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Vaccine vials and syringe

FDA calls for updated COVID vaccines to target XBB variants

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The Food and Drug Administration (FDA) has instructed COVID-19 vaccine manufacturers to update vaccines to better match the circulating virus variants.

The move on Friday came just a day after the FDA's Vaccine and Related Biological Products Advisory Committee (VRBPAC) voted 21-0 in favor of switching to a monovalent vaccine containing an omicron XBB strain without the original SARS-CoV-2 strain.

Updated vaccines likely will available this fall. It will be up to the Centers for Disease Control and Prevention (CDC) to decide whether everyone should get an updated vaccine or only people in certain high-risk categories.

While COVID cases have declined, Peter Marks, M.D., Ph.D., director of the FDA’s Center for Biologics Evaluation and Research, said there could be another wave during the 2023-24 winter “during a time when the virus has further evolved, immunity of the population has waned further, and we move indoors for wintertime.”

The current vaccines include the original SARS-CoV-2 strain and omicron BA.4/5. However, nearly all circulating strains in the U.S. are omicron XBB, which also are predominant globally. The original strain and other early variants are no longer circulating. Experts also noted most people have antibodies against the original strain from vaccination, infection or both.

While the current vaccines provide some protection against XBB variants, they appear to be less effective than against previous variants, and effectiveness wanes over time, according to the FDA.

Moderna, Pfizer and Novavax presented VRBPAC with data Thursday from animal studies showing updated XBB vaccine formulations elicit stronger neutralizing antibody responses against these strains than current vaccines. A Moderna study with 101 adults also showed improved neutralizing antibody response against XBB and a similar safety profile to previous COVID vaccines.

Committee members agreed updating to a monovalent XBB vaccine would be prudent. The recommendation is in line with that of the World Health Organization’s COVID vaccine composition work group.

There was some disagreement among VRBPAC members about who should receive an updated vaccine and whether the update should be pitched to the public as an annual vaccine like flu. Last fall, health officials encouraged people to get both their flu and COVID vaccines together.

“I understand it may be convenient and most efficient to give the vaccines together, but it’s only been a few years,” said committee member Mark Sawyer, M.D., FAAP, a pediatric infectious disease specialist at Rady Children’s Hospital-San Diego. “We don’t really know what the COVID season is and may ultimately confuse people about when and where they should get vaccinated and how frequently.”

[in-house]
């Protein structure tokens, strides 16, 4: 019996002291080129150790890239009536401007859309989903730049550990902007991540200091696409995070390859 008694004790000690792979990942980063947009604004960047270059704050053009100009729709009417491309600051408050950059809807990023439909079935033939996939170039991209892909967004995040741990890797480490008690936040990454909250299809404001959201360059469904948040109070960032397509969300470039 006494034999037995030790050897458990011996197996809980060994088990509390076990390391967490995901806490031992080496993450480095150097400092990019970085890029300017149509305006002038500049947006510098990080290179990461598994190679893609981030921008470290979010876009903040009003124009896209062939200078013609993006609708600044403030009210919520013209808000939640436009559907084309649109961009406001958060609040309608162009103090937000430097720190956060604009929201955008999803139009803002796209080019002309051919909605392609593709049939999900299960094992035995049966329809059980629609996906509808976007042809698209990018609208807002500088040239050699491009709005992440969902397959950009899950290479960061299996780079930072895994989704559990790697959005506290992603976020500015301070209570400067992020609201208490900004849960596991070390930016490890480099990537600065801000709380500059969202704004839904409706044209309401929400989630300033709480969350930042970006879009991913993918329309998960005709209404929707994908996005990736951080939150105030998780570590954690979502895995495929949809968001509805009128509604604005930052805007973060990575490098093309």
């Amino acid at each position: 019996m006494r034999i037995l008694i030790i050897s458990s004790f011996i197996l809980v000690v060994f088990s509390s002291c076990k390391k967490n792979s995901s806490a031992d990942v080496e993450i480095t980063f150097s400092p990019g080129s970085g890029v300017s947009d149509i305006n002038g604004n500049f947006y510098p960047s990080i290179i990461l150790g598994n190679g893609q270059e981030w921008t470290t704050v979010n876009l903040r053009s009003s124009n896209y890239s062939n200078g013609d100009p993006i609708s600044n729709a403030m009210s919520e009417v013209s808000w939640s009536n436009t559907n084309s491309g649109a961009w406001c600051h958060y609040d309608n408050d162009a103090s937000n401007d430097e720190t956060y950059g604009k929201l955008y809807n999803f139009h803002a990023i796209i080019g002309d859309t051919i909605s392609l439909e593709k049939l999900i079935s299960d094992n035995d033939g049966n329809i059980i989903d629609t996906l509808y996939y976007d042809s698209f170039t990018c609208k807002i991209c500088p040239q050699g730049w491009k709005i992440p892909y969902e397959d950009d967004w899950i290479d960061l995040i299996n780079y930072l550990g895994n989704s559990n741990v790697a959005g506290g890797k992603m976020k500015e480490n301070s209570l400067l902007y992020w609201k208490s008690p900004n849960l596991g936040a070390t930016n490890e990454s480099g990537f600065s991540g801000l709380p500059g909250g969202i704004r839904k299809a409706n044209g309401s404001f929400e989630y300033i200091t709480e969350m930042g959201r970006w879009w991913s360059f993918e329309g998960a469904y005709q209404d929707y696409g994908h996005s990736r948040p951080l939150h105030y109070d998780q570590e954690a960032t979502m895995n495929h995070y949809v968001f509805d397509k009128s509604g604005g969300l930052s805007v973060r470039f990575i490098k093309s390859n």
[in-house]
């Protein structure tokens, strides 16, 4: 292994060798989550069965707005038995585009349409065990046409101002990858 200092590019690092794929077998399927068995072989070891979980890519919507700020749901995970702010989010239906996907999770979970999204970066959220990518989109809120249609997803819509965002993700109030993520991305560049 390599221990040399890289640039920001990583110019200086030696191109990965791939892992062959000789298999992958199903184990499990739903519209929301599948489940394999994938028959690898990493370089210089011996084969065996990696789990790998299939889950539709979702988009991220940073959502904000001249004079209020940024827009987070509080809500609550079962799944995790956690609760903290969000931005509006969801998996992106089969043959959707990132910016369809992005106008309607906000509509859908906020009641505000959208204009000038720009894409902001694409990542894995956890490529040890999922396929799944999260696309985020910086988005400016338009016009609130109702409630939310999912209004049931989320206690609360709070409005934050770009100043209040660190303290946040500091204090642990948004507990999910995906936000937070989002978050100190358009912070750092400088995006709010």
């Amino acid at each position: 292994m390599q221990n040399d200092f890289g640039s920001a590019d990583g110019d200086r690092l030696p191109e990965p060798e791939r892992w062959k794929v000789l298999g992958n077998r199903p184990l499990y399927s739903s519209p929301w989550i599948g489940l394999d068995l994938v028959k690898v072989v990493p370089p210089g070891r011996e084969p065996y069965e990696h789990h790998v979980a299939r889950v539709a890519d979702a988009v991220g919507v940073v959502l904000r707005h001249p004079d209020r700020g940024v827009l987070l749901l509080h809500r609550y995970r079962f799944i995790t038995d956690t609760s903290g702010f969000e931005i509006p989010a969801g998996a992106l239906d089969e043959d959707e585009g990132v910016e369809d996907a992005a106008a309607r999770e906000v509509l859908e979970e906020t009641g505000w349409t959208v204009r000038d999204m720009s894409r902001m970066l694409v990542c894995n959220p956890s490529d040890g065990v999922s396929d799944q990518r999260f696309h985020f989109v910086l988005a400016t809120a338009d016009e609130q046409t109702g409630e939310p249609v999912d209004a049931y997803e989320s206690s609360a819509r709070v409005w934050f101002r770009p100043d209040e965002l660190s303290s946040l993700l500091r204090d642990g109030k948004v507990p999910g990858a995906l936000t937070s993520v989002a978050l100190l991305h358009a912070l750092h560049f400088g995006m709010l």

Committee member David Kim, M.D., a vaccine expert in U.S. Department of Health and Human Services, was one of the few to defend tying the updated COVID vaccines to the fall flu vaccine campaign.

“It wasn’t that long ago we were actually talking about the twindemic and discussing the need to try to get ahead of the curve … and the impact that these diseases will have together on the American public and how to leverage the infrastructure we currently have … to try to promote the uptake of COVID vaccine,” he said.

Vaccines were updated to the current bivalent formulation last fall, but only 17% of people had received one as of May 10, according to CDC data.

If the FDA authorizes the updated vaccines, the CDC will decide who should get them. The FDA said it will follow the data to determine when vaccines need to be updated in the future, but it does not expect to change them more than once a year unless there is a major change in circulating variants.  

The committee did not take a vote Thursday on which XBB strain to use but the consensus was in favor of XBB.1.5, the most commonly circulating in the U.S., which also has undergone some level of study by all three manufacturers. The three most common circulating XBB strains are relatively similar.

“We’ve always made the point we’re not chasing variants,” said Acting Committee Chair Arnold Monto, M.D., professor emeritus of epidemiology at the University of Michigan School of Public Health. “And even if other variants in this XBB lineage become more prominent, the XBB.1.5 seems to elicit appropriate antibodies.”

The FDA on Friday instructed manufacturers to use a monovalent XBB.1.5 composition.



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